I'm ashamed to say that, like the first game, I still didn’t end up trying the multiplayer modes. One of these days. They look awesome, feature glorious split screen, and you can even play through the entire campaign co-op.

The Commando doing what he does best, which is apparently effortlessly shooting down Mi24 Hinds!
"The Commando doing what he does best, which is apparently effortlessly shooting down Mi24 Hinds!"

Signal Studios keeps knocking these games out of the park for me, and I’m already planning on picking up the latest game in the series, Toy Soldiers: War Chest. War Chest looks to really push the fun toys angle of the series over the edge, and even includes licensed toys like He-Man and G.I. Joe this time around. Seriously? Dude.

Last, and least, I’ve been playing Bungie’s Destiny 2 here and there. I know it’s been out for months already, but I’m going to hold off on talking about it until I play through the campaign a second time and can put together some more coherent conclusions on it, but I’ve definitely enjoyed my time with it so far. Stay tuned for that!

As usual, the screenshots here are mostly stolen from other places. Despite scouring Steam Community for what felt like hours, I'm not too satisfied with the Cold War screenshots. Sure, they're cool, but they don't represent that game's core tower defense gameplay too well. What can I say? The flashier action stuff just makes for better pictures.

14Sep/140

Orc Slaying and Other Extreme Sports

Since I've been making a concerted effort to go through my Xbox 360 backlog I've been sneaking an Xbox Live Arcade title between every game or two. Having just completed Orcs Must Die! I figured I’d also go ahead and mention a couple others I put some time into recently.

Not pictured: imminent painful death.
"Not pictured: imminent painful death."

First, I ended up buying and giving Trials HD a whirl. For those unfamiliar with the series (who are you?!) the game is kind of like a modern day Excitebike, only using an amped up physics engine and courses designed by total fucking sadists. You play an anonymous motocross rider negotiating various obstacles (that aren't necessarily based in reality) as quickly and smoothly as possible. It’s not really a “race” in the traditional sense but you’re always racing against the clock to beat pre-defined goals. There’s also a nice feature that lets you easily compare your scores against your XBL friends'. I knew this game had a reputation for being brutally difficult but that it was also built from the ground up on that premise, making restarts and retries convenient and forgiving. It definitely delivers there, instilling a “just one more try!” attitude on even the least addictive personalities. Personally, while I feel like I could play this game forever, attempting to gold medal every race, unlock all of the achievements, etc. I honestly have too many games on my backlog to justify subjecting myself to the kind of frustration that started rearing its head once I got into the “hard” and “extreme” rated levels for too long. Yeah, I shamefully put this one down before completing it. If I had bought it when it came out I might have finished it but I just can’t force myself through it right now.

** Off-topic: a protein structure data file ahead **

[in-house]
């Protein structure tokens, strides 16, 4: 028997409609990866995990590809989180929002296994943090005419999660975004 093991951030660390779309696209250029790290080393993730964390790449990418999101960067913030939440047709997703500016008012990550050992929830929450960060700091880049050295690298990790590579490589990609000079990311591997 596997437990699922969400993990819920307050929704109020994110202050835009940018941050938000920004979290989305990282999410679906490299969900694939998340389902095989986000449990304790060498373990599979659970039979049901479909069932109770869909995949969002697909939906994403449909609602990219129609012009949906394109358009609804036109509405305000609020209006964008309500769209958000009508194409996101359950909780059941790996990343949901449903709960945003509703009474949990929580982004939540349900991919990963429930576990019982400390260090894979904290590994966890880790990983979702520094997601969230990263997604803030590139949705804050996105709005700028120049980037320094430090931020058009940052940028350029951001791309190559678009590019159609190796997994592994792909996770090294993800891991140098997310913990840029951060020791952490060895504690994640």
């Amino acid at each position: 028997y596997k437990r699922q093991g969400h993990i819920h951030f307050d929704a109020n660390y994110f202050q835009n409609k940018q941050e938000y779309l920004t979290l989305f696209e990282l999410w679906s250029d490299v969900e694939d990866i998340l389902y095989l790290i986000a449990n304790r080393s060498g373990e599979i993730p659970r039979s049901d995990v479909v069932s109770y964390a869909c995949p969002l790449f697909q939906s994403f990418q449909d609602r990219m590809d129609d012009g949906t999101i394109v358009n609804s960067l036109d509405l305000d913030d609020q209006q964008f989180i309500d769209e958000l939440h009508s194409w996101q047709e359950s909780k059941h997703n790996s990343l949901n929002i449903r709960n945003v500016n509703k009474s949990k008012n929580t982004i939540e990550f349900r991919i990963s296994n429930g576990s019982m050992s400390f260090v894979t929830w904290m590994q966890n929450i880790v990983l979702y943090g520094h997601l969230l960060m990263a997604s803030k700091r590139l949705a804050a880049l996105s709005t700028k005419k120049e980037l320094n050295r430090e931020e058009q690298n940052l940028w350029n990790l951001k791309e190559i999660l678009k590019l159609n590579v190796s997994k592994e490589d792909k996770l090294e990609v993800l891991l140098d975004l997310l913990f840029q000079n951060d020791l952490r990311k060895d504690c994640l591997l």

Promance? Nope.
"Promance? Nope."

Speaking of which, I also ended up picking up Tony Hawk’s Pro Skater HD during a XBLA sale at some point. Thinking of the first three Tony Hawk games causes an almost instant nostalgic flashback to my college years, with just about every one of my punk rock, wanna-be skater friends that owned a Playstation or Dreamcast at the time totally addicted to the series. I owned the barely adequate Nintendo 64 port of the first game myself and was totally addicted to it despite its shortcomings. How does it feel to go back? Eh, kind of shitty actually. The game looks pretty good and, at first play, controls more or less like what I remembered the series playing like. Unfortunately those positive impressions didn't last long as I began to notice that the controls didn't quite make the translation to the new HD engine which itself “feels” totally different and is chalk full of some now rather infamous physics bugs. Most offensively, the classic THPS soundtrack has been totally gutted. Licensing issues, most likely, but it still changes the experience drastically. While I wouldn't necessarily tell any fans of the original to totally steer clear of this remake I’d definitely suggest giving the demo a shot first. Personally, after clearing about half of the levels I've decided to put it down.

Finally, an XBLA game I couldn't even start to put down early was Orcs Must Die! Holy shit, I love this game! I've talked very fondly about both Toy Soldiers and Defense Grid on this blog in the past so it probably comes as no surprise that I’m raving about yet another highly polished tower defense game. Orcs Must Die! probably more closely resembles Toy Soldiers, as it gives the player the ability to participate in the action themselves rather than just hover above the battlefield like some kind of micromanagement obsessed deity. Actually, this game goes even further with the third person action component being a much more fleshed out and indeed, important part of the game. Some of my strategies actually centered on my reinforcing one or two paths with traps while guarding the other with my character’s selection of weapons and spells.

Step into my web, little orcs...
"Step into my web, little orcs..."